The controversial and lucrative trade in Swiss arms sales
While much of the economy is still reeling from the pandemic, the Swiss arms industry has recorded record export figures. Yet he often deals with unsavory business partners. Parliament, now threatened with a popular initiative, is seeking to tighten the screws on arms exporters.
This content was published on June 23, 2021 – 09:00
The Swiss armaments will protect the next 2022 World Cup organized in Qatar. The Gulf state bought two air defense systems worth 200 million francs ($ 216.6 million) from a Zurich armaments company, the German-speaking daily Blick reported in early June. It is one of the biggest Swiss arms markets in recent years.
However, behind the sparkling new infrastructure that will host the crowning glory of football lies the grim reality of a country that systematically violates human rights. Since Qatar won the World Cup ten years ago, some 6,500 migrant workers have lost their lives, many on construction sites, according to an investigation by the British daily The Guardian.
The scandal did not prevent the Swiss government from approving the arms deal. By law, arms exports are allowed even to countries that commit serious human rights violations. In addition, Qatar withdrew from the military alliance with Yemen in 2017 and is therefore no longer involved in a conflict.
In contrast, after the revelation, a Danish company refused to supply the stadium turf, and many players, generally unpoliticized, raised their voices in protest.
Police violence with Swiss weapons in Brazil
This is not the first time that Swiss ammunition has fallen into the hands of people who do not respect human rights. Swiss pistols, rifles, armored vehicles and helicopters are used in Brazilian police and military operations in which human rights are regularly violated, according to a study by Terre des Hommes.
The children’s aid organization Terre des Hommes Suisse, its German counterpart and the Brazilian Instituto Sou da Paz have called for an end to Swiss arms exports to Brazil. The country is the eighth customer of the Swiss arms industry, with exports amounting to more than 30 million francs in 2020.
âPolice violence has reached a dramatic scale. Four children and young people die every day in Brazil at the hands of the police and the army, âthe report accuses.
The flexibility of the export criteria explains the presence of Swiss weapons in these countries. In recent years, the government has gradually relaxed its regulations on war materiel. In 2014, it authorized exports to countries which “systematically and seriously violate human rights”, as long as the risk remains low that “exported war material will be used to commit serious human rights violations”.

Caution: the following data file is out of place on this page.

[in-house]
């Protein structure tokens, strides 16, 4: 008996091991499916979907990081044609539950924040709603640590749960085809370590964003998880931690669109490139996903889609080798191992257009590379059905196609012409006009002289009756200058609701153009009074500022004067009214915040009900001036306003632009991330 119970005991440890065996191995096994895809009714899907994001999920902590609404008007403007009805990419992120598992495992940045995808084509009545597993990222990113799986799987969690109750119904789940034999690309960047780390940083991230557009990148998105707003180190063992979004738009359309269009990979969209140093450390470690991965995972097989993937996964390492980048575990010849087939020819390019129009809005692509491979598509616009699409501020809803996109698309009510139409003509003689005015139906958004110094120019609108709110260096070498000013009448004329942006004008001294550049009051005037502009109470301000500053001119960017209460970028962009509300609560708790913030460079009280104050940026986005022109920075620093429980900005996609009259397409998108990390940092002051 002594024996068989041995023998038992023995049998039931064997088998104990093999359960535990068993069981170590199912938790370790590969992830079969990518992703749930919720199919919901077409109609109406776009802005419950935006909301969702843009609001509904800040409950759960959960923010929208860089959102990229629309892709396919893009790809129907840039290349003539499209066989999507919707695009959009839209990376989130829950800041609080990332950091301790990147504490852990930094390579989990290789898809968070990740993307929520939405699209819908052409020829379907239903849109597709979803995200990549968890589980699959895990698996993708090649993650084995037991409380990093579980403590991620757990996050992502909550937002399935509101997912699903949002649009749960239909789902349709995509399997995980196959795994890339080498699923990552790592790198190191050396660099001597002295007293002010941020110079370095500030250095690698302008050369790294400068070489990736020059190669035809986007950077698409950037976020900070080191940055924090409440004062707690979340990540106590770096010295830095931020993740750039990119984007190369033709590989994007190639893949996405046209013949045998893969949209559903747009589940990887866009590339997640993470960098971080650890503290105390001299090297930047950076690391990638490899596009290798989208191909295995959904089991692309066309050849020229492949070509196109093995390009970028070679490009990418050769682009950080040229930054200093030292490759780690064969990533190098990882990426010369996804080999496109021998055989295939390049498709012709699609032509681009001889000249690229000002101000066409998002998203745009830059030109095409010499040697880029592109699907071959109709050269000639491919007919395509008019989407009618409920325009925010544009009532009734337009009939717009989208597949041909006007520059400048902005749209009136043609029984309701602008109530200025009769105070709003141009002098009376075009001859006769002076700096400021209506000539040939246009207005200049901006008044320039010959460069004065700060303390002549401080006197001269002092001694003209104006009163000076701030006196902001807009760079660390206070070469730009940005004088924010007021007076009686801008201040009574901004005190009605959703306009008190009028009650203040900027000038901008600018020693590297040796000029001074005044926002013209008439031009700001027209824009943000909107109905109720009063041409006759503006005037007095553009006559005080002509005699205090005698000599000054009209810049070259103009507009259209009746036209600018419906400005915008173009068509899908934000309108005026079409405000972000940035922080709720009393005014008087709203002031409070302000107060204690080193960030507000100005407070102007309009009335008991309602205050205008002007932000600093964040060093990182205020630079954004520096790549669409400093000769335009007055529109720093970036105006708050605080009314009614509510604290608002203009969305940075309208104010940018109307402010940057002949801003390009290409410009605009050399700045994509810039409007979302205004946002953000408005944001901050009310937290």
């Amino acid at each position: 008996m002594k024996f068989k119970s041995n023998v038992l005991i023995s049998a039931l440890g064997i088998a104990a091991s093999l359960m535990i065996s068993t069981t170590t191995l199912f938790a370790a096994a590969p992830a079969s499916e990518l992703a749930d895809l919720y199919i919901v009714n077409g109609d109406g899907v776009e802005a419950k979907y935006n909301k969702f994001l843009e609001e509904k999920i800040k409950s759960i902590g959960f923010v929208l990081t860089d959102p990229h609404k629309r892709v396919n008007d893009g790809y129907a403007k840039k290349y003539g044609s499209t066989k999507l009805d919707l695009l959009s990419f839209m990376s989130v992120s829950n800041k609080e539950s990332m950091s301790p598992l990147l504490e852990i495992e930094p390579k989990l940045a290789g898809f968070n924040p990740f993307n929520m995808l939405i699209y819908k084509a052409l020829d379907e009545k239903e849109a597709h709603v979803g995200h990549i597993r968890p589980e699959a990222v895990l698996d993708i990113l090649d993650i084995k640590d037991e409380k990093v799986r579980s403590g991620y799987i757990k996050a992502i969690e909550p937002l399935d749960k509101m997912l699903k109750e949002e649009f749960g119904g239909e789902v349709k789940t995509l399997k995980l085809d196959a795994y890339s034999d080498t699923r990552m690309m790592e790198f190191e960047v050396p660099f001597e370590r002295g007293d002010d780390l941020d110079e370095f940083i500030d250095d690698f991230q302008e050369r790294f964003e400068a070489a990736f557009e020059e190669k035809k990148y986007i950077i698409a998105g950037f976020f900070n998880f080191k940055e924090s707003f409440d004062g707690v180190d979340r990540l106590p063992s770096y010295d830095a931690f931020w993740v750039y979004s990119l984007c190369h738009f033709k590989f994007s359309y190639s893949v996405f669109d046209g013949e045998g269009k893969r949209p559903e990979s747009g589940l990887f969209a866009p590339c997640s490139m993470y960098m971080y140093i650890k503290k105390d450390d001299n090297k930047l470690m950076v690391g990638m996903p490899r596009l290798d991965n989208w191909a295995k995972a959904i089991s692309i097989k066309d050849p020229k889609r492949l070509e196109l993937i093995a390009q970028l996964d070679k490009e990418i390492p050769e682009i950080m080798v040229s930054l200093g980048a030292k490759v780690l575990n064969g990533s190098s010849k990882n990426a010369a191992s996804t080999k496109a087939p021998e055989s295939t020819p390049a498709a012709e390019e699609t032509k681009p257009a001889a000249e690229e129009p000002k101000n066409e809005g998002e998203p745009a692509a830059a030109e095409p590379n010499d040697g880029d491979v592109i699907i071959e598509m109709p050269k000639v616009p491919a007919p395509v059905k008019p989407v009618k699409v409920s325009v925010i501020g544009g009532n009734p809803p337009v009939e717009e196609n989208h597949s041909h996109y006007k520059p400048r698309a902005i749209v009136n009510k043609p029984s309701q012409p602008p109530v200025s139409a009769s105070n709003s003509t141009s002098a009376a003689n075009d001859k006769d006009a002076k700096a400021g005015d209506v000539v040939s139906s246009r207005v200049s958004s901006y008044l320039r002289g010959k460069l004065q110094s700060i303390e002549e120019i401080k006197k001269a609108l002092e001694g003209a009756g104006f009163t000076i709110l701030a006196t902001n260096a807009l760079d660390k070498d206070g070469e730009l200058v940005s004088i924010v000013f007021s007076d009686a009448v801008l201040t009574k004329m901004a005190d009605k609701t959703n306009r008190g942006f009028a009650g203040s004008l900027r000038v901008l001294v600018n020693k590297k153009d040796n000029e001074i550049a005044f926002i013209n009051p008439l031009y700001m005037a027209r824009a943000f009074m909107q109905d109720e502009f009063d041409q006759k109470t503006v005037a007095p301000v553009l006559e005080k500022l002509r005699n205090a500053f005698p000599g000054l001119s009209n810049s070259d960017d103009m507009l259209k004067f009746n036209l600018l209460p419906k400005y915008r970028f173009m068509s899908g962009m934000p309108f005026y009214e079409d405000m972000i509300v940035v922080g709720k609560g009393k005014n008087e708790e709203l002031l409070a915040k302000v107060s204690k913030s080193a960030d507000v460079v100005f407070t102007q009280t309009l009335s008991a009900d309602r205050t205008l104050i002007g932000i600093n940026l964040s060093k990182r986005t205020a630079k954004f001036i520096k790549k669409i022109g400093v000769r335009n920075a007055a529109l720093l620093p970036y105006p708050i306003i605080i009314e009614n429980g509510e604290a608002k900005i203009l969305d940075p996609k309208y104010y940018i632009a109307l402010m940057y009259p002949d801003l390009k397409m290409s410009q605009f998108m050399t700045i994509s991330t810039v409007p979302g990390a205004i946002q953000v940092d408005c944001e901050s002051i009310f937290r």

In 2016, the war material regulations were reinterpreted. The ban on arms exports to countries involved in a conflict now only applies if the conflict takes place directly in the importing country.
A flourishing industry
These changes have given arms manufacturers considerable leeway. They are “rather favorable” to the economy, according to a 2018 report from the Federal Audit Office. The figures confirm it: the total volume of Swiss arms exports has grown steadily since 2016.
In 2020, Switzerland exported more than 900 million Swiss francs of war material, a historic record.
Scandals break out
A series of scandals, however, have drawn attention to the flip side. In 2018, images of Swiss weapons used by militias in Syria, Libya and Yemen sparked outrage. That same year, the cabinet announced its intention to allow exports to countries in civil war, as long as there was no reason to believe that the weapons would be used in that conflict.
In 2019, a coalition of left and right politicians and civil society organizations launched an initiative âagainst arms exports to countries in civil warâ. The text does not call for a total ban on arms exports, but seeks to prevent arms from being sold to states that seriously violate human rights, as was the case before 2014.
‘A step in the right direction’
On June 3, the promoters of the initiative won their first victory. The upper house of Parliament, the Senate, accepted the government’s counter-proposal on the initiative. This includes a ban on the export of weapons to countries that commit serious human rights violations, and removes provisions whereby the cabinet could approve exceptions to the rule. This would, for example, make it difficult to export ammunition to Qatar, as was done on the occasion of the FIFA World Cup.
“This is a strong commitment to Switzerland’s humanitarian tradition and an important contribution to a credible peace policy,” the coalition wrote in a statement. If the lower house of parliament also supports the counter-proposal as it stands, the coalition plans to withdraw its initiative.
Terre des Hommes Suisse, member of the coalition, welcomes the decision of the Senate. âIt’s a step in the right direction. With this decision, exports to countries that violate human rights will no longer be possible, âsays Andrea Zellhuber, violence prevention expert at the NGO.
The House of Representatives has not yet validated the proposal.
(Adapted by Julia Bassam; edited by Virginie Mangin)